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Soonchunhyang Med Sci > Volume 24(2); 2018 > Article
Byun, Ahn, Jeon, and Yu: Relationship between Echocardiographic Diastolic Indices and Invasively Measured Left Ventricular End-Diastolic Pressure in Chronic Atrial Fibrillation Patients with Preserved Left Ventricular Ejection Fraction

ABSTRACT

Objective

Left ventricular (LV) filling pressure can be estimated using echocardiographic measurements, including the ratio of transmitral early peak flow velocity to tissue Doppler mitral annular motion velocity (E/e′) during sinus rhythm. However, non-invasive echocardiographic estimation is complicated in patients with atrial fibrillation (AF). AF is associated with reduced survival in patients with heart failure with preserved LV ejection fraction (LVEF). The aim of this study was to investigate echocardiographic parameters for predicting LV filling pressure and diastolic function in chronic AF patients with preserved LVEF.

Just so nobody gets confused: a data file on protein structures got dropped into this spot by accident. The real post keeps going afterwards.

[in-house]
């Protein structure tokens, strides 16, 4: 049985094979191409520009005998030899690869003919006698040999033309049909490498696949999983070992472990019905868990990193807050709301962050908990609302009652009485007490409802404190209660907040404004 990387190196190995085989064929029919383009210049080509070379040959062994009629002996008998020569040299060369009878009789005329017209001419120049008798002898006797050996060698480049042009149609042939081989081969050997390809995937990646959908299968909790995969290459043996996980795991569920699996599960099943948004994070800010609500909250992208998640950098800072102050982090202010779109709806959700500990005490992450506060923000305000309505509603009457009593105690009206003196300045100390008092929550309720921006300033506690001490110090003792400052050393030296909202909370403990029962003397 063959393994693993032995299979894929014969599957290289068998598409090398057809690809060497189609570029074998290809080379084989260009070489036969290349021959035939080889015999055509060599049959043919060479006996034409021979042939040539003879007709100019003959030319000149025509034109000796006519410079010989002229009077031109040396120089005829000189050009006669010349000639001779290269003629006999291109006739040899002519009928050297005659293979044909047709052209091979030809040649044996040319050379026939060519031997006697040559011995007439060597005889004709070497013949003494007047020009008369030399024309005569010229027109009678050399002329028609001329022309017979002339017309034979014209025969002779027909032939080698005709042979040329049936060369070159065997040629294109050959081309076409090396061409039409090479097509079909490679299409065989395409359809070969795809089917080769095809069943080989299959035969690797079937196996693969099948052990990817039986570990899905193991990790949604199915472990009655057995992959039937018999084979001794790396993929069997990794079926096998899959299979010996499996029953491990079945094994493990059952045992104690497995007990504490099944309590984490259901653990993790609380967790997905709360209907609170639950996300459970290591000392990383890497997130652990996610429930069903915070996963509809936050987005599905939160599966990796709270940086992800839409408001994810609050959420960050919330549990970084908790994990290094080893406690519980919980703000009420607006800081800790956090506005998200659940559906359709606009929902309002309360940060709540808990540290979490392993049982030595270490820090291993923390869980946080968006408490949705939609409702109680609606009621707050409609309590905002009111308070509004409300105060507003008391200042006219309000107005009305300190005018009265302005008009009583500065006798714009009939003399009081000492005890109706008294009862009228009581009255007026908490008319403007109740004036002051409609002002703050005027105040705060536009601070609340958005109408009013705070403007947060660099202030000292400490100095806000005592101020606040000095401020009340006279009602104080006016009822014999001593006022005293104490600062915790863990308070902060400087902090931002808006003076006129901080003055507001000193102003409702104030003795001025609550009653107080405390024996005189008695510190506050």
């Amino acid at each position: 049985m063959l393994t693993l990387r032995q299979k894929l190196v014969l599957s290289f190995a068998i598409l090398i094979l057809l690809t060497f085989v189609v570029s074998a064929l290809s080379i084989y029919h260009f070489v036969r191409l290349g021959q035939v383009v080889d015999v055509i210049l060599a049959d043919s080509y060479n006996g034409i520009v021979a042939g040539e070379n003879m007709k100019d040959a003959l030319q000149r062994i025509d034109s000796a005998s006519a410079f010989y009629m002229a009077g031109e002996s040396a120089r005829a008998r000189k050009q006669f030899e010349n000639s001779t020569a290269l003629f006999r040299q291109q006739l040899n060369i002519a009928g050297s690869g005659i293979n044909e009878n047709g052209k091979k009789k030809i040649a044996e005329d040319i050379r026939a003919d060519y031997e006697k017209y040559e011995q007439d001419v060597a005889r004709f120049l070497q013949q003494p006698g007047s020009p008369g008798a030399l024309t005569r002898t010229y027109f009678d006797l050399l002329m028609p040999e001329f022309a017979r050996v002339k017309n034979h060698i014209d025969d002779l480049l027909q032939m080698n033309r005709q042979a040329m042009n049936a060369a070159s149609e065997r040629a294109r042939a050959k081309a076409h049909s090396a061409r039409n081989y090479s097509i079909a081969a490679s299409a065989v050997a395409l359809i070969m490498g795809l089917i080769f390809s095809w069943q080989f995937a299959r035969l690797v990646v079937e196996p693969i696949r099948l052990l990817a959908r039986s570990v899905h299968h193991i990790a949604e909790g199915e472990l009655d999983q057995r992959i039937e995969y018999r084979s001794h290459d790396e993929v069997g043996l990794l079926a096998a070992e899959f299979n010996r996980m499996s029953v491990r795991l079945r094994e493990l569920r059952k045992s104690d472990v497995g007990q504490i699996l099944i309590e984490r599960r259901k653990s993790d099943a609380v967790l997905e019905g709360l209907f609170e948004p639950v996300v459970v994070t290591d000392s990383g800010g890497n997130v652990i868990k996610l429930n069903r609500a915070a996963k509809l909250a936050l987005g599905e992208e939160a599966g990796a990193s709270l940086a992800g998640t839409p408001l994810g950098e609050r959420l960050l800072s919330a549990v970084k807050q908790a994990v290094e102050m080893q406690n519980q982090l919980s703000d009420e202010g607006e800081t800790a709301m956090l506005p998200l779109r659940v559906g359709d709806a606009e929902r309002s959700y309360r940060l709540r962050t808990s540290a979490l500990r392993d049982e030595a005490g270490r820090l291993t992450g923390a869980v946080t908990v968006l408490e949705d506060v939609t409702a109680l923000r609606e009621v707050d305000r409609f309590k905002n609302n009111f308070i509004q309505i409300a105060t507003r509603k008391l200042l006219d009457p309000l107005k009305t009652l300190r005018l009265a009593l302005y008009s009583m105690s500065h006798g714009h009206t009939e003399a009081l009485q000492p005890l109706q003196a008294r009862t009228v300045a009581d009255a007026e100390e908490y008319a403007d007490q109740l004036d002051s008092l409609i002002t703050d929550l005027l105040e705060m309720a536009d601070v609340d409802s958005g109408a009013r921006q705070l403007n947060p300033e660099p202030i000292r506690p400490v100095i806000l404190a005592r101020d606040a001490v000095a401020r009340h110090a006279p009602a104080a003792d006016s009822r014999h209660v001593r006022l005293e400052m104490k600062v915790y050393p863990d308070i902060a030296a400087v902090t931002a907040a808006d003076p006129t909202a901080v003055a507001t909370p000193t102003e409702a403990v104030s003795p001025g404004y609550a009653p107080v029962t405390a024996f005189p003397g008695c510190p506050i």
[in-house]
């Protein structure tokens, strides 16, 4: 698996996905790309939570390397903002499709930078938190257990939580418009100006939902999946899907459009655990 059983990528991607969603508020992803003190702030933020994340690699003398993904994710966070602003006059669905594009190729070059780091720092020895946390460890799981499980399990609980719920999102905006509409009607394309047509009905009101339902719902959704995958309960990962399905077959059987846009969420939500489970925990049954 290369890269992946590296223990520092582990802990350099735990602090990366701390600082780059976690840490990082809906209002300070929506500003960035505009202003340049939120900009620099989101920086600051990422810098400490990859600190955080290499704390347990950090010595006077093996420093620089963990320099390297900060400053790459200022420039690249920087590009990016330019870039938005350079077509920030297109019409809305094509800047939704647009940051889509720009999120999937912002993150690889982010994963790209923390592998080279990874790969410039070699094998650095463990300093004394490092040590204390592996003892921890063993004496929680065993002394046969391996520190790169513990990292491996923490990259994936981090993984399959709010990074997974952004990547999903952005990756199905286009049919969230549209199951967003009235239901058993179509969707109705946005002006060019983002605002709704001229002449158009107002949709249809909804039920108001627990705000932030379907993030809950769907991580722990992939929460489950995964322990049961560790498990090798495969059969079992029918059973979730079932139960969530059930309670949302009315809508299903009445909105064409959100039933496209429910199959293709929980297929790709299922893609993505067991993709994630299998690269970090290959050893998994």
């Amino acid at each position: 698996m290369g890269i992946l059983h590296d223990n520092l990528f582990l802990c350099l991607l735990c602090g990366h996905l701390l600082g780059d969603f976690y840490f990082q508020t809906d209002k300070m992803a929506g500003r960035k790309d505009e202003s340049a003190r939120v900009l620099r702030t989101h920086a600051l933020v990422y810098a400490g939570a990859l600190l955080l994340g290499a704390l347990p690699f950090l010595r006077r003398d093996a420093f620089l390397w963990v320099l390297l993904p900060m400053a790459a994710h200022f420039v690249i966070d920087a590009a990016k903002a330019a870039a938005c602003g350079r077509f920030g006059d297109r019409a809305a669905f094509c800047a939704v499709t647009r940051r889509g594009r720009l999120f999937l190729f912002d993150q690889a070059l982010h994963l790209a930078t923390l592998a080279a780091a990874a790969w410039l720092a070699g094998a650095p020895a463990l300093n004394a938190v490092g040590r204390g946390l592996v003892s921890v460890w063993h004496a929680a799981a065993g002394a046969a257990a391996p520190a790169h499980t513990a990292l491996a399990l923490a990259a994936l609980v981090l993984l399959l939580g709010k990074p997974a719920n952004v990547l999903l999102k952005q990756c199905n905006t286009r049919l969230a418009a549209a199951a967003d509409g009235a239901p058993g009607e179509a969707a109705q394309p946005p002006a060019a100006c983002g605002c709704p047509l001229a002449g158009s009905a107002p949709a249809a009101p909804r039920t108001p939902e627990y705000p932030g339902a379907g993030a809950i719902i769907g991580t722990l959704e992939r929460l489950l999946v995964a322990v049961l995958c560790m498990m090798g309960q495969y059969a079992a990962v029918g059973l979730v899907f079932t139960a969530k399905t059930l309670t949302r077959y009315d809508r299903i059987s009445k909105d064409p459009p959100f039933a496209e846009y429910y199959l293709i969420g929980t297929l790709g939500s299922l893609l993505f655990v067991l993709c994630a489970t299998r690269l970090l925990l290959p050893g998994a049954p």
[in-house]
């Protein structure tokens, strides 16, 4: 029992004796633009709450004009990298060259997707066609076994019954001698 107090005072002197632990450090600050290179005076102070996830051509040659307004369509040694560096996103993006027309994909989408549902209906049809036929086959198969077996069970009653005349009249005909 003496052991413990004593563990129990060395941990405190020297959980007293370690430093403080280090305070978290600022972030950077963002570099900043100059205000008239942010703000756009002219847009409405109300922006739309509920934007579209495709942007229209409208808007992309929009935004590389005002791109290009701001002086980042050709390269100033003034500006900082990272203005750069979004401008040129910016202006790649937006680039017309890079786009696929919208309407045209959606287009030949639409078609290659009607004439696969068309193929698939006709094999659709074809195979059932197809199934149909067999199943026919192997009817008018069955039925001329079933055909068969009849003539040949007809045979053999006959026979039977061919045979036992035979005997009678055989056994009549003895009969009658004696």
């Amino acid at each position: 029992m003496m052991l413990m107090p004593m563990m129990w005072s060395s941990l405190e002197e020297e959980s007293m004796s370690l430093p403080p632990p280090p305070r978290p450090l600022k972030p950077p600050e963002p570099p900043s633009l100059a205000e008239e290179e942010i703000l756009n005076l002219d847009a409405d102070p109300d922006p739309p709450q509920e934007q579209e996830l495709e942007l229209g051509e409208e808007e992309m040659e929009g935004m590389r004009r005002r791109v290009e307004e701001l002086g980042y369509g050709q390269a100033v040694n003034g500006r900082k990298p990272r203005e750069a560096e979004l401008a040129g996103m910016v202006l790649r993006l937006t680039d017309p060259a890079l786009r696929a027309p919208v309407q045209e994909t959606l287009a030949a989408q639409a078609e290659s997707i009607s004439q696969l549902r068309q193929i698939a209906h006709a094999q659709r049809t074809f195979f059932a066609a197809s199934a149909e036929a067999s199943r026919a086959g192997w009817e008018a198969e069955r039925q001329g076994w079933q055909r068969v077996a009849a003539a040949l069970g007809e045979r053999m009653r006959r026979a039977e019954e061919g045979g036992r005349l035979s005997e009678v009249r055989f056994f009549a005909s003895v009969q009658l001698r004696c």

Methods

Clinical data, echocardiographic findings, and laboratory data were assessed retrospectively in 90 chronic AF patients with preserved LVEF who underwent diagnostic left-heart catheterization between January 2011 and September 2015. LV end-diastolic pressure (LVEDP) assessment and standard echocardiographic measurements were performed.

Results

The E/e′ ratio was significantly correlated with LVEDP (r=0.449, P<0.001). Receiver operating characteristic analysis defined the optimal cut-off for E/e′ as 13 (sensitivity, 88%; specificity, 67%) to predict elevated LVEDP (>15 mm Hg). E (r=0.463, P<0.001) and E/propagation velocity (Vp; r=0.471, P<0.001) were also correlated with LVEDP. E >90 cm/sec predicted elevated LVEDP with a sensitivity of 84% and a specificity of 70%. Also, an E/Vp >1.6 predicted elevated LVEDP with a sensitivity of 80% and a specificity of 72%.

Conclusion

E >90 cm/sec, E/e′ >13 and E/Vp >1.6 were suggestive of elevated LVEDP in these patients. Therefore, E, E/e′, and E/Vp provide significant predictive value for LVEDP in chronic AF with preserved LVEF.

INTRODUCTION